Industry groups remain frustrated at the lack of information about how and when they can reopen, and what restrictions they would be operating under, as the Victorian government warned some businesses may still not be able to reopen once stage four restrictions are lifted.
The retail sector is pushing to reopen on September 14, when stage four restrictions are due to be lifted in Victoria, saying every week of trading counts in the lead-up to Christmas.
Jobs Minister Martin Pakula said some industries will need to wait a bit longer before they can reopen. Credit:Chris Hopkins
Jobs Minister Martin Pakula has foreshadowed a "slow, safe and steady" easing of coronavirus restrictions to enable a strong economic recovery.
Mr Pakula addressed a group of 150 businesses and industry groups on Monday night, and is set to consult widely with the different sectors this week ahead of an announcement on Sunday to guide the state out of the second wave of the coronavirus pandemic.
"I think it's fair to say that the overwhelming view of those groups so far is the need for certainty and the need to ensure that as we ease restrictions, we head in one direction rather than out and back again," Mr Pakula said on Tuesday.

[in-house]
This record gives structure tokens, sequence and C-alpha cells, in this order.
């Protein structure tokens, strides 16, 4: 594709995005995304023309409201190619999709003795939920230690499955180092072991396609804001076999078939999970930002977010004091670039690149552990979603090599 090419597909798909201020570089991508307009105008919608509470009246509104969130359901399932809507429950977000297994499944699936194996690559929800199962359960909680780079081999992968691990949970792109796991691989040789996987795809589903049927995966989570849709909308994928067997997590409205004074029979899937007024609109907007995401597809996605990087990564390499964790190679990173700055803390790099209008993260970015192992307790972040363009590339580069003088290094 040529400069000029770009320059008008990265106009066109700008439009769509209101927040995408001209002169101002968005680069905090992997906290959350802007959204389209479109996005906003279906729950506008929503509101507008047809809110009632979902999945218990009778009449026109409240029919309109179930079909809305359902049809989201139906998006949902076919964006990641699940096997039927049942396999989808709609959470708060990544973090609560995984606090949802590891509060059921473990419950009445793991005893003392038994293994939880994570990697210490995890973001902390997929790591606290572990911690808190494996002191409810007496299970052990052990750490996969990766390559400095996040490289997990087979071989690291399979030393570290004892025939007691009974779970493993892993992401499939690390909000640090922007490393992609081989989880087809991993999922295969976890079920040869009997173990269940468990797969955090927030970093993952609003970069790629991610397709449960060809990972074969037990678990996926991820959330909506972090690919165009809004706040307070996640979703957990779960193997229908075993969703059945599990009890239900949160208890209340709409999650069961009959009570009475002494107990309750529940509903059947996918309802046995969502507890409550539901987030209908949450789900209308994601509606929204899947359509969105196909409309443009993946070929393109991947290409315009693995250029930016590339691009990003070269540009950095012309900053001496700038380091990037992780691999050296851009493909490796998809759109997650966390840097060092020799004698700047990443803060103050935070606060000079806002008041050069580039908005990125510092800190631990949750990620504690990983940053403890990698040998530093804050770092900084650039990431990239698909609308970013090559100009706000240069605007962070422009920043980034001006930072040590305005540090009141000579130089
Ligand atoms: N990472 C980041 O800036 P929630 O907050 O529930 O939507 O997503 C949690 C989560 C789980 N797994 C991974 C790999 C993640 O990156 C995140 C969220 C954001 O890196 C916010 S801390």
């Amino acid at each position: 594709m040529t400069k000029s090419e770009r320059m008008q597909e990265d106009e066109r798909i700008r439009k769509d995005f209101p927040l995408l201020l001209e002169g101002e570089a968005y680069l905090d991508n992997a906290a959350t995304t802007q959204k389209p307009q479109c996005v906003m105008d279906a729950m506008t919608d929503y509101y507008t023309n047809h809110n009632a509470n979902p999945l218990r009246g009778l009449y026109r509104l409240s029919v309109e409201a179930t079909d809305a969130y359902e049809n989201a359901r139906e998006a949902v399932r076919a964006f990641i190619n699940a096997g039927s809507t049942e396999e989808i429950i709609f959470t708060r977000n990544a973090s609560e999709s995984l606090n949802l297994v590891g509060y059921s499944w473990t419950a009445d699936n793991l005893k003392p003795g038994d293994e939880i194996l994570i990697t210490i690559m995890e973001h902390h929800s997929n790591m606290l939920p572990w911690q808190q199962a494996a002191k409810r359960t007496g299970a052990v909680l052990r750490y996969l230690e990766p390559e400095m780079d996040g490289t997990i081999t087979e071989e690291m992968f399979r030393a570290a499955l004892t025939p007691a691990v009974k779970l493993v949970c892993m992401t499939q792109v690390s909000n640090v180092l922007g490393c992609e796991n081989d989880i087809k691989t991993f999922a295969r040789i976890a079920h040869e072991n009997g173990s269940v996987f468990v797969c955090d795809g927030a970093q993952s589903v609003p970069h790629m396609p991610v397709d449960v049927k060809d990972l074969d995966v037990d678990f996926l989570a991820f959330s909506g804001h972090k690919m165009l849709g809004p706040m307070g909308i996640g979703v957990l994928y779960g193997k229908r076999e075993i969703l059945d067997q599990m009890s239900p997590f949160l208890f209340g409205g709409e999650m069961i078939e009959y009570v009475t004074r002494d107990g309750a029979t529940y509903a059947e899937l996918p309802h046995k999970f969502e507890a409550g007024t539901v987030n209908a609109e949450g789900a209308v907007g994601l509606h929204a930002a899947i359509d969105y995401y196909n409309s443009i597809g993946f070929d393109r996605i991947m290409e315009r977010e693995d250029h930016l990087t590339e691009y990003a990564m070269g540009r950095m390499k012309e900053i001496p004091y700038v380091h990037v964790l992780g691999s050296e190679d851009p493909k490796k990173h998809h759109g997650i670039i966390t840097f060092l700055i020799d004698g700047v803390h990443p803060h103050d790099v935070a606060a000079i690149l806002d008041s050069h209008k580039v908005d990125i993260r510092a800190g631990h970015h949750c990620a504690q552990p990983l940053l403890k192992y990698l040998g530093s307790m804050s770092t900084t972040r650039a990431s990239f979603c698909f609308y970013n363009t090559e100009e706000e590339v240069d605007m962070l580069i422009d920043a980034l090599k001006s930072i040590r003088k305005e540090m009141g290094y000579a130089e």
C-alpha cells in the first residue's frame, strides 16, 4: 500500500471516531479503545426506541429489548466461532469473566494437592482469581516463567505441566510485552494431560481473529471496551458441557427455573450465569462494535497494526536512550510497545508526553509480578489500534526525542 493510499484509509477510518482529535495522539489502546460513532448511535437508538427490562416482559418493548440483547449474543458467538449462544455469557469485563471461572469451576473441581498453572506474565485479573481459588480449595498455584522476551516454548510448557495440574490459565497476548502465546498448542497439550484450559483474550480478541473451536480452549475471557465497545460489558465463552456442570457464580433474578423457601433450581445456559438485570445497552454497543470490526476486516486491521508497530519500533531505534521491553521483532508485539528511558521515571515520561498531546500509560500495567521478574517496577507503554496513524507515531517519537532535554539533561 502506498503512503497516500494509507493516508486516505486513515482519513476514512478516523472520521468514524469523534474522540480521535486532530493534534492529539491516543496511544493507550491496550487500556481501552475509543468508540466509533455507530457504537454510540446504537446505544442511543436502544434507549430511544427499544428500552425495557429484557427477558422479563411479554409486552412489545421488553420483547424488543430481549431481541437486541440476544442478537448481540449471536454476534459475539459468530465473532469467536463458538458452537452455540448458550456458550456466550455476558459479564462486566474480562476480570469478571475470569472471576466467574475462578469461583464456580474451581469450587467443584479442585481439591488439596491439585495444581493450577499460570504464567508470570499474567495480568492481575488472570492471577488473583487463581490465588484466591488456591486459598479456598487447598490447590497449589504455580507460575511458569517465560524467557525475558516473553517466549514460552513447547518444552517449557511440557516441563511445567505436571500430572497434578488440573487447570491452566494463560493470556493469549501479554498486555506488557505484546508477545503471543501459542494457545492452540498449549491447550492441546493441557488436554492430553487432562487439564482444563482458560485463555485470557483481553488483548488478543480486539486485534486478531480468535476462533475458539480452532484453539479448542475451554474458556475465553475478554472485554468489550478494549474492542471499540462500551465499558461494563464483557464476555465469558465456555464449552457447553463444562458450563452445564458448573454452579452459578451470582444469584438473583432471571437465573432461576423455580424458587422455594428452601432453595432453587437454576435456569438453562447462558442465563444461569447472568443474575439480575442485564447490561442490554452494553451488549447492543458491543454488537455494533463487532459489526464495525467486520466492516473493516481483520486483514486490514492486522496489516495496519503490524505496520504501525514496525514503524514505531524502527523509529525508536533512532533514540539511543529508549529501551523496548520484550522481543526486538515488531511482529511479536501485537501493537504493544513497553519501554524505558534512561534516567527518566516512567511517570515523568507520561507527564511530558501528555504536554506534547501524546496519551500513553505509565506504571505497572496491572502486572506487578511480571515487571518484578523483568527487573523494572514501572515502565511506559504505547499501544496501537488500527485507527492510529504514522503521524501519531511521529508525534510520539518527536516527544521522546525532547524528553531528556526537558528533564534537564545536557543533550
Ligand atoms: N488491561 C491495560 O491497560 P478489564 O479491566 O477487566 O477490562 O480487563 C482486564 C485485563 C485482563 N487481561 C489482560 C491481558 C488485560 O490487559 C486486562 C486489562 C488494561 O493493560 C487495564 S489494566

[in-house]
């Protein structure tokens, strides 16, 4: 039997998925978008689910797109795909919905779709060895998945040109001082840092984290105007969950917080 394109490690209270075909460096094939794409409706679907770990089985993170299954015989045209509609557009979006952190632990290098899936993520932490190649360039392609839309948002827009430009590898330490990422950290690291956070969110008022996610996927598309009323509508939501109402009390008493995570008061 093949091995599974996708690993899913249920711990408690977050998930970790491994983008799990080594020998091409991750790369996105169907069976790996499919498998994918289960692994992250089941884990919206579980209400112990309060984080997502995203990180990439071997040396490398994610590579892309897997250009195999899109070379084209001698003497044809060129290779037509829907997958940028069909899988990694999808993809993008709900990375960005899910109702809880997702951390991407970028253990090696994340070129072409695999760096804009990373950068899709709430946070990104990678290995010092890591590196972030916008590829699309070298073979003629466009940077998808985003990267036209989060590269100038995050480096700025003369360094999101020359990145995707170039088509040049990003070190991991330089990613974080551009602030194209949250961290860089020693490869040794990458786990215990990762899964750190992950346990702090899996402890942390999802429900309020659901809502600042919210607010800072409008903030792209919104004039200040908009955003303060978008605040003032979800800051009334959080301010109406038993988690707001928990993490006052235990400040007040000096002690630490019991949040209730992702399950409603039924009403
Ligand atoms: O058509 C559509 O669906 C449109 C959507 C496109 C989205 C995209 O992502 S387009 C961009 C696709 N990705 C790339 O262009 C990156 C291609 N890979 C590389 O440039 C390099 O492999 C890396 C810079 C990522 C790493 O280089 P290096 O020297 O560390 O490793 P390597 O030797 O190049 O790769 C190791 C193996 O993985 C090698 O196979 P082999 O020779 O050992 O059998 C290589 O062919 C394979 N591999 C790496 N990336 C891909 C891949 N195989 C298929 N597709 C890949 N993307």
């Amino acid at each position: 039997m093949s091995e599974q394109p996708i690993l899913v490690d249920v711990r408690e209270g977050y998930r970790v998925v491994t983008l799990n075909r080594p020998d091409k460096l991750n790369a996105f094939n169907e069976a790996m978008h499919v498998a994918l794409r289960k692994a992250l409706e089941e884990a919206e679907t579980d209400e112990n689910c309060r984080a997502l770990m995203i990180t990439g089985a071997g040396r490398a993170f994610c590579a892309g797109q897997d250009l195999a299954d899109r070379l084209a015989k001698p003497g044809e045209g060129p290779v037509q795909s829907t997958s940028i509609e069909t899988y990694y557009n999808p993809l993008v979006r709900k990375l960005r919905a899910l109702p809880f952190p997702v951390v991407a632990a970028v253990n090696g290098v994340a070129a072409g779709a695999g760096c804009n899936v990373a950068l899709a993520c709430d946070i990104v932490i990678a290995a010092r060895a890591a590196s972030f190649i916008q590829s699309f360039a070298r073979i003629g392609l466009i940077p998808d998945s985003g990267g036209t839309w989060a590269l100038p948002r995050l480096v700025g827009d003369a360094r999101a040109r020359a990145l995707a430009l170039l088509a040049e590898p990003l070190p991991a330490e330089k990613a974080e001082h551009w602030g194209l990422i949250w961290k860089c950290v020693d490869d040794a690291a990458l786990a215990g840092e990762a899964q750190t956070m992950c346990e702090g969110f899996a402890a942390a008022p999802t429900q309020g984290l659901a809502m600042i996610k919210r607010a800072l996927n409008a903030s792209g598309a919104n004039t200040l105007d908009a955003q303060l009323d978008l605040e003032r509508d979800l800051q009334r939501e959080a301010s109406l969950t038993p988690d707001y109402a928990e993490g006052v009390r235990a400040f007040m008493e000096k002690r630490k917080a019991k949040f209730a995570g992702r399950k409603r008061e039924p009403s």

"So there's clear understanding, despite the pressure on their members, that this needs to be done in a way that is safe, in a way that does not lead to another set of outbreaks, does not lead another situation where there might be some need for restrictions to be reimposed … and to do that in a slow, safe and steady way.
"There is a high degree of understanding that there will be phases that will be dependent on viral numbers, and then some industries which will open more quickly than others."
Australian Retailers Association chief executive Paul Zahra said the organisation was pushing for a retail reopening on September 14, even if it occurs in stages, as the industry was entering the key Christmas trading period and "every week of operation counts".
"What are the triggers for the easing of restrictions, or conversely any increases in restrictions if infections rise? We all share responsibility for the success or failure of infection control – and it makes sense for us to understand the factors in making that judgment," Mr Zahra said.
Key food retailing lobby Master Grocers Association chief executive Jos De Bruin said the Victorian government had failed to effectively consult businesses during the coronavirus pandemic, or provide hope to small firms whose livelihoods had been decimated by shutdowns.
Mr De Bruin said the NSW government had scheduled regular meetings with the business sector and had implemented some of the ideas raised in that forum.
Under the basic details released so far by the Andrews government on its reopening plans, car pooling would be banned and face coverings mandated in high-risk workplaces. Employees will be urged to continue to work from home where possible.
Workplace "bubbles" would require that employees do not overlap during shift changes and common touch points will need to be regularly cleaned. While industry will be subject to four traffic-light levels of restrictions: closed, heavily restricted, restricted, or open with a COVIDSafe plan.